Egg hunts for the adults in your life

I tried to keep track of the number of times I used the word “fuck” in one week and I lost count pretty quickly, definitely before Day Three. On weekends, I sleep in until at least 9, though honestly, it’s usually a lot later. These aren’t things I’m proud or embarrassed of; these are just a few of the many traits and habits that add up to me: an unmarried adult with no children who runs a newspaper and writes young adult novels in my spare time. It’s safe to say there is at least the appearance of contradictions in my personality.

It’s always a bit awkward when holidays roll around and I scheme and plot and delight like a crazed, foul-mouthed elf stockpiling presents and decorations. People don’t seem to understand why someone like me would celebrate Christmas and Easter and anything else that warrants a special notation in my datebook. I don’t have kids to impress, a god to worship, money to spare.

So why celebrate?

I happen to think there are too many days without birthday cakes and candles, on which nobody feels particularly special or expects good things to come their way. There are so many days when all you can expect from the mailbox are bills or rejection letters, when dinner is whatever you can throw together quickly with little to no fanfare. That’s adulthood: nobody making an effort to make you feel special, hiding pastel Easter eggs in your backyard, or filling stockings with treasures just for you.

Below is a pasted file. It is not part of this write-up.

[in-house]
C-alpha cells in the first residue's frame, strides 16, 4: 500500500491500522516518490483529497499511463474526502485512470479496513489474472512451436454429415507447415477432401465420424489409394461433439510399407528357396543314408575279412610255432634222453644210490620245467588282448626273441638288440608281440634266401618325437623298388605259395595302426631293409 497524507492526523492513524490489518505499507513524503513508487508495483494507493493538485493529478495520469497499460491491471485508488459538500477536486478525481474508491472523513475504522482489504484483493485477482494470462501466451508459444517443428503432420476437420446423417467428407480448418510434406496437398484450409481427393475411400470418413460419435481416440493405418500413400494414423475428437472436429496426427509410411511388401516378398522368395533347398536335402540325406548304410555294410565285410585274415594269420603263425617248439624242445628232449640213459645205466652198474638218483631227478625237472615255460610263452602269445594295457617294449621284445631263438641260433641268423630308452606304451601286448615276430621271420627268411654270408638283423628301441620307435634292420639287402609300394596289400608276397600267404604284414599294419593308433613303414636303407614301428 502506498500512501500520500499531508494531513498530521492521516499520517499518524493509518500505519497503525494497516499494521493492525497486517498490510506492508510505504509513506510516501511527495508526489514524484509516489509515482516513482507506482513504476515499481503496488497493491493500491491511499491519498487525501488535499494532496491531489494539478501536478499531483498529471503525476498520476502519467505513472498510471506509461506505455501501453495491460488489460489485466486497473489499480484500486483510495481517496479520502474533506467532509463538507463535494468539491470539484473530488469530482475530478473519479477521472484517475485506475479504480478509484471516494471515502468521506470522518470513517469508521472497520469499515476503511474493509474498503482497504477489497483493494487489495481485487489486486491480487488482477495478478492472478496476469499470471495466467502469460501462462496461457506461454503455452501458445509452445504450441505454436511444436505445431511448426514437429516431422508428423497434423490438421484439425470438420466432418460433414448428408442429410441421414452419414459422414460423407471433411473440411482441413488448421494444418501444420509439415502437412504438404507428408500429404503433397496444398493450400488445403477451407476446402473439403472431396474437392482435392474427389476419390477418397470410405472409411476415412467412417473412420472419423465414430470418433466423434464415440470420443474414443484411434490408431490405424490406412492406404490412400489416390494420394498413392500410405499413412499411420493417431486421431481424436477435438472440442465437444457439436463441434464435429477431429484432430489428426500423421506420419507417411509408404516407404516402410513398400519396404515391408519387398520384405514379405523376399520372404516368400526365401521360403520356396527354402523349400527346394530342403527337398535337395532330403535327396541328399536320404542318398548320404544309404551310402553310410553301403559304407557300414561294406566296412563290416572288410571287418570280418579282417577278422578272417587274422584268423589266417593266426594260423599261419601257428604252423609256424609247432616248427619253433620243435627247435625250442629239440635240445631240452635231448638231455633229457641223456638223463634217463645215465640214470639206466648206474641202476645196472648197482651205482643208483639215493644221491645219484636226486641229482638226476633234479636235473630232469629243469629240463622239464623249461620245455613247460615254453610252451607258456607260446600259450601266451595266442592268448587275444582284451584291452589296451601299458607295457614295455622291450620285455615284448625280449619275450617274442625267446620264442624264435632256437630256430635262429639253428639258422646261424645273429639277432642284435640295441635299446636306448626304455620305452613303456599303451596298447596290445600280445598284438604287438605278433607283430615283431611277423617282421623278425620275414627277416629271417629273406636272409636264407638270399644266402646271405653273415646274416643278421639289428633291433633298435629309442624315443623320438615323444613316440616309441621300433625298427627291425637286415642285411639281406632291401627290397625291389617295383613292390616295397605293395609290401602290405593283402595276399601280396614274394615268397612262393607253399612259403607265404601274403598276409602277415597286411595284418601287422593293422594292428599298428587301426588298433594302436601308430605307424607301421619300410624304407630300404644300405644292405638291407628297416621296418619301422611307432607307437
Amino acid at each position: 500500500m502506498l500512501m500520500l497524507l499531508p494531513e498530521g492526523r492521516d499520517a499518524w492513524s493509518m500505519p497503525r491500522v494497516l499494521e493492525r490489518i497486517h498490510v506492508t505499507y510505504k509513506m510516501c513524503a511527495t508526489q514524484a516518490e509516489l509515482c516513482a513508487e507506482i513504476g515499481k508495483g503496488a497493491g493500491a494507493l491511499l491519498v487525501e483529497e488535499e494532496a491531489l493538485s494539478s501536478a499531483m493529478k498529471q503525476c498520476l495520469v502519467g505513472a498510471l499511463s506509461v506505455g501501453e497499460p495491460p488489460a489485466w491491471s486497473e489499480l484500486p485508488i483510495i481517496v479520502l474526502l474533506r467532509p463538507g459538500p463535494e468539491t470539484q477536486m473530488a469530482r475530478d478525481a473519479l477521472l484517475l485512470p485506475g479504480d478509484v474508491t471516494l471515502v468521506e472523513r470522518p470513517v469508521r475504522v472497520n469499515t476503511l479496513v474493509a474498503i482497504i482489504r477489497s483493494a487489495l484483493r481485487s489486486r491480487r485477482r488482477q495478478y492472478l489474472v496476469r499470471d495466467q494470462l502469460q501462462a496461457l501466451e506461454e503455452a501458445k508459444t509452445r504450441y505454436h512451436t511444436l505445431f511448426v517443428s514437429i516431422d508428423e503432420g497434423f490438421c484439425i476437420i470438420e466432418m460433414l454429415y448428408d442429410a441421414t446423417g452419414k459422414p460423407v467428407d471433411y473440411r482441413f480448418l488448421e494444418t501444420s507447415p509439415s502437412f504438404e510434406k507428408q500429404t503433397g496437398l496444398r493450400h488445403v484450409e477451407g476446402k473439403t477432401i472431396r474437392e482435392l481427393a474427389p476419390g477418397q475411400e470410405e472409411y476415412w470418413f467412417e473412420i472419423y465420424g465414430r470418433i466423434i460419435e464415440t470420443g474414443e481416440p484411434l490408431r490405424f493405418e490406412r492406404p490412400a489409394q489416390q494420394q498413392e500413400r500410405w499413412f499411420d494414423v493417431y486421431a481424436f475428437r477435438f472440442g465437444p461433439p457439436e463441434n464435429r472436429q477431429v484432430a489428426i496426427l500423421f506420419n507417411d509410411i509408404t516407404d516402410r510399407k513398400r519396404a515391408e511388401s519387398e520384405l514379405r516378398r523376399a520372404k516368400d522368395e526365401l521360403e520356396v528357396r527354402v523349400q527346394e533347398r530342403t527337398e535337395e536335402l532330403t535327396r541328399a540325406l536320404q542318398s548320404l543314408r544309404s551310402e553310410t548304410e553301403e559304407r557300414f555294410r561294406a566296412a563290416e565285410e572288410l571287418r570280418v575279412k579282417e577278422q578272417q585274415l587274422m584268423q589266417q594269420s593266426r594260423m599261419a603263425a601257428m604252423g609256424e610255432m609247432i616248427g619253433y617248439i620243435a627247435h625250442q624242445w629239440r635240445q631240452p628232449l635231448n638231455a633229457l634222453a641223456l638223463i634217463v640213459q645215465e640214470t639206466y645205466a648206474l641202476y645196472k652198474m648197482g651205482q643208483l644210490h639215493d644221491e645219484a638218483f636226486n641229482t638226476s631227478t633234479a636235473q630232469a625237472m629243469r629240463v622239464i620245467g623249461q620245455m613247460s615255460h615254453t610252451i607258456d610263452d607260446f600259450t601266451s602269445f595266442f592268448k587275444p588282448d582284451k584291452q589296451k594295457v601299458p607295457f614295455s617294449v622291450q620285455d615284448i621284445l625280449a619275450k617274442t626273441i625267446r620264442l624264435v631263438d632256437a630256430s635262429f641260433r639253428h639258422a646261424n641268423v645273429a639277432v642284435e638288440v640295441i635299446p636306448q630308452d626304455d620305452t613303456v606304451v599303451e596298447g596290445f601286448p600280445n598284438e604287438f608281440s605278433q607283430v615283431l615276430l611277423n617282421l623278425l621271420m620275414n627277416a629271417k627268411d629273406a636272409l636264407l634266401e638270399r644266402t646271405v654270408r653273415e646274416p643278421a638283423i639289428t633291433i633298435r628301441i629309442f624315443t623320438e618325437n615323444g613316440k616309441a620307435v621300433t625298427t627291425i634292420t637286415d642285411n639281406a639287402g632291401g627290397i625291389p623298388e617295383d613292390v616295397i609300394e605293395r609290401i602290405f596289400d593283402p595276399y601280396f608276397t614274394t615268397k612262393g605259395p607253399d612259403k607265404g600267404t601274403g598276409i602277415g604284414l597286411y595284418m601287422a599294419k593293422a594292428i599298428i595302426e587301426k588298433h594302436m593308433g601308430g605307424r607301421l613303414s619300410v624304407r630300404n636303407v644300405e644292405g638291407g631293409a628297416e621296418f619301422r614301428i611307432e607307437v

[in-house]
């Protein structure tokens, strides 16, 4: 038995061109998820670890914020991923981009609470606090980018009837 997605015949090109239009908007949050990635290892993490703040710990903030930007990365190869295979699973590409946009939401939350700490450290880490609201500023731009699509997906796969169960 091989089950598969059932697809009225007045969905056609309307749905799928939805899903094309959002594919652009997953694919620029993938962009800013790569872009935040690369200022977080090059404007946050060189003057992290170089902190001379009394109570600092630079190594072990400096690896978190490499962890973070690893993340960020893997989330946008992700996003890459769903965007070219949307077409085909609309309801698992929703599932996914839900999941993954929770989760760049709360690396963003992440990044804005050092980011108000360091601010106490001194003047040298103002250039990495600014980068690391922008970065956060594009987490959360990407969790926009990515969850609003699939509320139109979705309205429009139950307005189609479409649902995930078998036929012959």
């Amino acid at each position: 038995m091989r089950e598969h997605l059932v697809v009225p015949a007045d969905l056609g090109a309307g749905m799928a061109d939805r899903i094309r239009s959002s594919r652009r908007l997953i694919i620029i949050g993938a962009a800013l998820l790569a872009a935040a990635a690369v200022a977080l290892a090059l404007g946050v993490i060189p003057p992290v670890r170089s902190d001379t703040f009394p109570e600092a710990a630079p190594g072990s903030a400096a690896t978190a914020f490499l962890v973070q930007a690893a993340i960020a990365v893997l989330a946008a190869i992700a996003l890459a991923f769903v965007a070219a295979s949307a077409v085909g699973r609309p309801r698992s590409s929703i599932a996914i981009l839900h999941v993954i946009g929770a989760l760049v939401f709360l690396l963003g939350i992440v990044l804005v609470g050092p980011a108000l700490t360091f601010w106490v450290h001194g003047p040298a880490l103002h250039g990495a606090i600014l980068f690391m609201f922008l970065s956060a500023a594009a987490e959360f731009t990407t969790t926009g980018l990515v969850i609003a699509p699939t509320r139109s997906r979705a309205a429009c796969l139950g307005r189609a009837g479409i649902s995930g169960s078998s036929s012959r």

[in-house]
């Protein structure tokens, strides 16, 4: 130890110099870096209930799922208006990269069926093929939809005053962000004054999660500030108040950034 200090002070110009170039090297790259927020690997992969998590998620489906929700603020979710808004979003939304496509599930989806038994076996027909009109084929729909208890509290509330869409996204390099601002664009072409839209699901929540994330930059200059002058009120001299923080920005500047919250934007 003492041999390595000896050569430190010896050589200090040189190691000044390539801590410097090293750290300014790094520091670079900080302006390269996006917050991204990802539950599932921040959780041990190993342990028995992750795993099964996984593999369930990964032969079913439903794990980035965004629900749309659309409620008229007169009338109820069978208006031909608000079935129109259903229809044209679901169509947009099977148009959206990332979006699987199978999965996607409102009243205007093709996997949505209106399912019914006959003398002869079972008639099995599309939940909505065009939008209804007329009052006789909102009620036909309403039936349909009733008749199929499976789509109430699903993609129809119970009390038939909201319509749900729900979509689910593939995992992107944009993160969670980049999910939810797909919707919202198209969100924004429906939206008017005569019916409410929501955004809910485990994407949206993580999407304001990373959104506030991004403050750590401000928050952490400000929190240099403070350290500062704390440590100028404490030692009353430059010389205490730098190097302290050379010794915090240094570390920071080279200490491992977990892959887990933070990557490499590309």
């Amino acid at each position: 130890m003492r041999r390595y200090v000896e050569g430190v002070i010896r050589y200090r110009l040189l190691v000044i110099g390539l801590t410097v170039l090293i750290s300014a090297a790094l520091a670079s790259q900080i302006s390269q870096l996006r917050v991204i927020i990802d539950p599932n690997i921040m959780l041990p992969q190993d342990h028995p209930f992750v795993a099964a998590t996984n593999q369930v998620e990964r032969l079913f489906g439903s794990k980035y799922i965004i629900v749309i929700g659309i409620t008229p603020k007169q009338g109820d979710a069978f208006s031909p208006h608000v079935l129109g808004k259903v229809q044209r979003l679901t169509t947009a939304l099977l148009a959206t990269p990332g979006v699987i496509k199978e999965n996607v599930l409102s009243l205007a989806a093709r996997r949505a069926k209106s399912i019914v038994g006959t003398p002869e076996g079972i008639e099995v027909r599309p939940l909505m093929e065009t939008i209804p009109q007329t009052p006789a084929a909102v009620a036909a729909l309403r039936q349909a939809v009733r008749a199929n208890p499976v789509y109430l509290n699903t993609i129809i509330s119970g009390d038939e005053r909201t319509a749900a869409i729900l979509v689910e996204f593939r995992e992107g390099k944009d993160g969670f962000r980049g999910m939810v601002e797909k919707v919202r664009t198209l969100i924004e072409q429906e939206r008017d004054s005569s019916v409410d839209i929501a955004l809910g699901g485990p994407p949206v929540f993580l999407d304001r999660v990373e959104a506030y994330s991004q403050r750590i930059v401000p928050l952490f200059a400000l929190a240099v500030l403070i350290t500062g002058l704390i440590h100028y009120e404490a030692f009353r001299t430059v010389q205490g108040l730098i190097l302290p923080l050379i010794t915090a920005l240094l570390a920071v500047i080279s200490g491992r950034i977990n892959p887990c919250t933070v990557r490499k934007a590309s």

After awhile, I start to crave the special days. It took me awhile to realize, but there are ways of celebrating that accommodate your own unique lifestyle. This Easter, for example, will be my fourth annual Adult Easter Egg Hunt.

306113_10150686115463355_1354796686_nWhen it started, I had no idea it would become an annual event. I just kind of missed running around the yard with an Easter basket and figured there was a good chance my childless adult friends did as well. So I created an event, asked everyone who planned on attending to provide $10-$20 worth of egg stuffers and let nature take its course.

We amassed piles of miniature alcohol bottles, tons of condoms and other assorted adult paraphernalia, as well as the standard Cadbury eggs and candy. I bought hundreds of plastic eggs of all sizes and even asked an artist buddy to paint a couple of eggs I had cleaned out. On Easter Sunday a dozen or so adults gathered on my porch just before 3 p.m. when the hunt was scheduled to begin. I’d raided the Dollar Store and cleaned them out of Easter baskets and bunny ears and the sight of my depraved friends gathered on my porch clutching frilly baskets and, in one case, chain-smoking, had me giggling well before the hunt even began.

It took me a full two hours to hide all the eggs, which totaled more than 700. Of course, I started by 534081_10150686109583355_1686081070_n 534685_10150686109038355_1037400084_ncarefully placing each egg for the first half hour and wound up throwing them haphazardly once I realized how long it would take at my present pace. But hiding for adults—even adults who have been drinking before the hunt—is a little more challenging than hiding for eggs for children.